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The Secret Ingredient in Successful K-12 Education That No One Talks About

A foundational part of a Christian education is building students’ character as well as their academic skills. At Northshore Christian Academy, we teach Christian values and spiritual life through daily Bible study, weekly chapel, service experiences, and more. But we don’t stop there: we also help students develop the traits and attitudes that will help them serve well throughout their lives.

At NCA, we believe grit is one of the most important character traits for students to develop. With grit, you can succeed at any goal and work through whatever challenges may be ahead.

What is grit? 

One way to think about grit is to consider what grit isn’t. Grit isn’t talent. Grit isn’t luck. Grit isn’t how intensely you want something for the moment.

Instead, grit is about having a goal you care about so much that it organizes and gives meaning to almost everything you do. And grit is holding steadfast to that goal over time. Even when you fall down. Even when you mess up. Even when progress toward that goal is halting or slow.

Talent and luck can lead to success in school and beyond. But talent is no guarantee of grit. And in the very long run, grit may matter as least as much as talent and luck, if not more, for what you achieve.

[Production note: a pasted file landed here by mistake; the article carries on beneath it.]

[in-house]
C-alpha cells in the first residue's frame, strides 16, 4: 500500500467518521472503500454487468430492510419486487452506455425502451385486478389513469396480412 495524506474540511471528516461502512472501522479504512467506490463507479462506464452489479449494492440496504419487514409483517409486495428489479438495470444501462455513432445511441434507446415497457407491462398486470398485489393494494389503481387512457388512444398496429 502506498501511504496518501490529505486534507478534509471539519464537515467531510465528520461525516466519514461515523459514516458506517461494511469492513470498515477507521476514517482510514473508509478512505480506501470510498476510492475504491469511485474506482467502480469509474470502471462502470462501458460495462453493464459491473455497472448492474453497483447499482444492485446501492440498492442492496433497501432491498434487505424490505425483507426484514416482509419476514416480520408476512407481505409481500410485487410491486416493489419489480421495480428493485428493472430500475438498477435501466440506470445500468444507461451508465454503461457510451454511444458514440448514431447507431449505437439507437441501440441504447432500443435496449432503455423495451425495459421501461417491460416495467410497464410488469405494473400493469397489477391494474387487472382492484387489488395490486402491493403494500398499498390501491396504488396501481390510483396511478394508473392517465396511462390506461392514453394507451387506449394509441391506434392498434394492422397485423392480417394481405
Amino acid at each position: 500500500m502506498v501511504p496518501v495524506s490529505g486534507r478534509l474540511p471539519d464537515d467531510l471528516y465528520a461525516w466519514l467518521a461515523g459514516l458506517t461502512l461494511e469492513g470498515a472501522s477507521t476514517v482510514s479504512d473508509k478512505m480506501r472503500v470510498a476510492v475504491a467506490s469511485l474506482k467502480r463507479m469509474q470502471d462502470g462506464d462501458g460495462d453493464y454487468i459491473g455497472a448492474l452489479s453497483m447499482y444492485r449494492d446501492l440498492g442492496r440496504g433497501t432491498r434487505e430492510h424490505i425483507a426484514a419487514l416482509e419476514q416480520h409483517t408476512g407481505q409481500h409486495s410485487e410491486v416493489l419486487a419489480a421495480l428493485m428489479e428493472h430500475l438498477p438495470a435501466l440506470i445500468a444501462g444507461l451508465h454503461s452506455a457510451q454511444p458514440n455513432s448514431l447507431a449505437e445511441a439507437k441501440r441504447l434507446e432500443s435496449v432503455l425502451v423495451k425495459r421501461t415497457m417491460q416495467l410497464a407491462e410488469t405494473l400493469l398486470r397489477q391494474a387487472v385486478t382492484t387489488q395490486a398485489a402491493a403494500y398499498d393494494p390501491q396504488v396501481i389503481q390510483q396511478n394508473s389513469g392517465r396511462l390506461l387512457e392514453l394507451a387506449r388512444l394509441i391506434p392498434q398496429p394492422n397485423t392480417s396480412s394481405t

What does grit look like?

Students with grit might:

  • Develop and deepen their interests
  • Stick with commitments, even when it’s difficult
  • Avoid quitting a sport in the middle of the season
  • Revise an essay repeatedly
  • Ask other people for feedback about how they can improve

Grit: Can it be taught? 

At NCA, we do everything we can to encourage grit and other positive character traits. But character is built both at home and in the classroom, and there are some things that parents can do at home:  

  1. Encourage Effort - Share a situation that required you to confront a challenge. If your child knows how you overcame a struggle, it will help them build confidence to do the same. Then, acknowledge their efforts when they show grit. Be specific: Instead of just saying “Good job!” try, “Your daily practice at the pool paid off when you nailed the dive at the swim meet.” 
  1. Jump the Bumps - Help your child learn to handle setbacks by making “stretch” goals for themselves. For example, if they received a poor English grade, they might work toward better grades on essays. Their “stretches” could be to improve their thesis statements, to include more evidence to support their points, and to spend 15 minutes each night writing in a journal. Achieving tougher goals will give them the grit to keep going further.

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